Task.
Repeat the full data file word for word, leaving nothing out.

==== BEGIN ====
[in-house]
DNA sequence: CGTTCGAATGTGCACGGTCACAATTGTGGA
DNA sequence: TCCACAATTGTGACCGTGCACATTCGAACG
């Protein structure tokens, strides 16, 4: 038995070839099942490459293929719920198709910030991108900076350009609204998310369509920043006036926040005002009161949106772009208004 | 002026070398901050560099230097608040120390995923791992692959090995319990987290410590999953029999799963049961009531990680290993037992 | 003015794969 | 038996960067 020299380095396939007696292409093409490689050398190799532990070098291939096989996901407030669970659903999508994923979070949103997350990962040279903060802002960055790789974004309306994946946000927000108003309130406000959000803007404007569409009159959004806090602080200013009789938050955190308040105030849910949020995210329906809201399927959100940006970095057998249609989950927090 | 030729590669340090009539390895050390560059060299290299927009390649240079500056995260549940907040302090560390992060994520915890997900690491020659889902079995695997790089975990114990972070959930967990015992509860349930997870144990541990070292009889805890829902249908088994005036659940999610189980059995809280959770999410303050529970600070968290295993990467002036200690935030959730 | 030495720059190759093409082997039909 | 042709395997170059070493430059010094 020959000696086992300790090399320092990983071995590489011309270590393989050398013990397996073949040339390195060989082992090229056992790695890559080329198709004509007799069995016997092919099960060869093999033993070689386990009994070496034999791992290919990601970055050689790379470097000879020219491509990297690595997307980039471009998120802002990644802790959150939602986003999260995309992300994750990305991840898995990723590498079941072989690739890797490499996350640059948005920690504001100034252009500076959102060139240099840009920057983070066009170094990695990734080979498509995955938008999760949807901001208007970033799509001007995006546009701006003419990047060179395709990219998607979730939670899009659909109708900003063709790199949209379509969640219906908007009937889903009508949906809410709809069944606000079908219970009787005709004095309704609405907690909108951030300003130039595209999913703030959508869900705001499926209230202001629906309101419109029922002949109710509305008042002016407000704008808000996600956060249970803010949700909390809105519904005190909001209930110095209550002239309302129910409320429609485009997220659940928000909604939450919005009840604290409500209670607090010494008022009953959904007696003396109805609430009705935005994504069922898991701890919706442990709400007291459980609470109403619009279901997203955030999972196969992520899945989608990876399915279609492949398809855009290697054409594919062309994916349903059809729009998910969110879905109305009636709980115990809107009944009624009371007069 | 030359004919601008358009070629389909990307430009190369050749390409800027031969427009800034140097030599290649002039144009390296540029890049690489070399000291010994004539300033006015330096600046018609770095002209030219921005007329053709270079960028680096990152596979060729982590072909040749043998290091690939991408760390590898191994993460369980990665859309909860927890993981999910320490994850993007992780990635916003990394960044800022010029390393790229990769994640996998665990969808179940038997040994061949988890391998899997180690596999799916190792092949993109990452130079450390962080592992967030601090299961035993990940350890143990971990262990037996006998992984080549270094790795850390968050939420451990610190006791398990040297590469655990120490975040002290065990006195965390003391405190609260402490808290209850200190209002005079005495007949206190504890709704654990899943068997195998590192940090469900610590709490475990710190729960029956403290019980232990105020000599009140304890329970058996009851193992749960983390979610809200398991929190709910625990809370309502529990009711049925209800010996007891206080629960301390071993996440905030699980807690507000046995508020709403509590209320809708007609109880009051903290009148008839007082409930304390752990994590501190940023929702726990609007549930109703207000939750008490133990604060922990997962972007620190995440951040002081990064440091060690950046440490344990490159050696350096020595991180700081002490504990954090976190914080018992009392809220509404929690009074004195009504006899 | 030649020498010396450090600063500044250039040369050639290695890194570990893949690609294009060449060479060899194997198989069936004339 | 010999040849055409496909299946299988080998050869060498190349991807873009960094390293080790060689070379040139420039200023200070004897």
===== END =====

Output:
[in-house]
DNA sequence: CGTTCGAATGTGCACGGTCACAATTGTGGA
DNA sequence: TCCACAATTGTGACCGTGCACATTCGAACG
């Protein structure tokens, strides 16, 4: 038995070839099942490459293929719920198709910030991108900076350009609204998310369509920043006036926040005002009161949106772009208004 | 002026070398901050560099230097608040120390995923791992692959090995319990987290410590999953029999799963049961009531990680290993037992 | 003015794969 | 038996960067 020299380095396939007696292409093409490689050398190799532990070098291939096989996901407030669970659903999508994923979070949103997350990962040279903060802002960055790789974004309306994946946000927000108003309130406000959000803007404007569409009159959004806090602080200013009789938050955190308040105030849910949020995210329906809201399927959100940006970095057998249609989950927090 | 030729590669340090009539390895050390560059060299290299927009390649240079500056995260549940907040302090560390992060994520915890997900690491020659889902079995695997790089975990114990972070959930967990015992509860349930997870144990541990070292009889805890829902249908088994005036659940999610189980059995809280959770999410303050529970600070968290295993990467002036200690935030959730 | 030495720059190759093409082997039909 | 042709395997170059070493430059010094 020959000696086992300790090399320092990983071995590489011309270590393989050398013990397996073949040339390195060989082992090229056992790695890559080329198709004509007799069995016997092919099960060869093999033993070689386990009994070496034999791992290919990601970055050689790379470097000879020219491509990297690595997307980039471009998120802002990644802790959150939602986003999260995309992300994750990305991840898995990723590498079941072989690739890797490499996350640059948005920690504001100034252009500076959102060139240099840009920057983070066009170094990695990734080979498509995955938008999760949807901001208007970033799509001007995006546009701006003419990047060179395709990219998607979730939670899009659909109708900003063709790199949209379509969640219906908007009937889903009508949906809410709809069944606000079908219970009787005709004095309704609405907690909108951030300003130039595209999913703030959508869900705001499926209230202001629906309101419109029922002949109710509305008042002016407000704008808000996600956060249970803010949700909390809105519904005190909001209930110095209550002239309302129910409320429609485009997220659940928000909604939450919005009840604290409500209670607090010494008022009953959904007696003396109805609430009705935005994504069922898991701890919706442990709400007291459980609470109403619009279901997203955030999972196969992520899945989608990876399915279609492949398809855009290697054409594919062309994916349903059809729009998910969110879905109305009636709980115990809107009944009624009371007069 | 030359004919601008358009070629389909990307430009190369050749390409800027031969427009800034140097030599290649002039144009390296540029890049690489070399000291010994004539300033006015330096600046018609770095002209030219921005007329053709270079960028680096990152596979060729982590072909040749043998290091690939991408760390590898191994993460369980990665859309909860927890993981999910320490994850993007992780990635916003990394960044800022010029390393790229990769994640996998665990969808179940038997040994061949988890391998899997180690596999799916190792092949993109990452130079450390962080592992967030601090299961035993990940350890143990971990262990037996006998992984080549270094790795850390968050939420451990610190006791398990040297590469655990120490975040002290065990006195965390003391405190609260402490808290209850200190209002005079005495007949206190504890709704654990899943068997195998590192940090469900610590709490475990710190729960029956403290019980232990105020000599009140304890329970058996009851193992749960983390979610809200398991929190709910625990809370309502529990009711049925209800010996007891206080629960301390071993996440905030699980807690507000046995508020709403509590209320809708007609109880009051903290009148008839007082409930304390752990994590501190940023929702726990609007549930109703207000939750008490133990604060922990997962972007620190995440951040002081990064440091060690950046440490344990490159050696350096020595991180700081002490504990954090976190914080018992009392809220509404929690009074004195009504006899 | 030649020498010396450090600063500044250039040369050639290695890194570990893949690609294009060449060479060899194997198989069936004339 | 010999040849055409496909299946299988080998050869060498190349991807873009960094390293080790060689070379040139420039200023200070004897």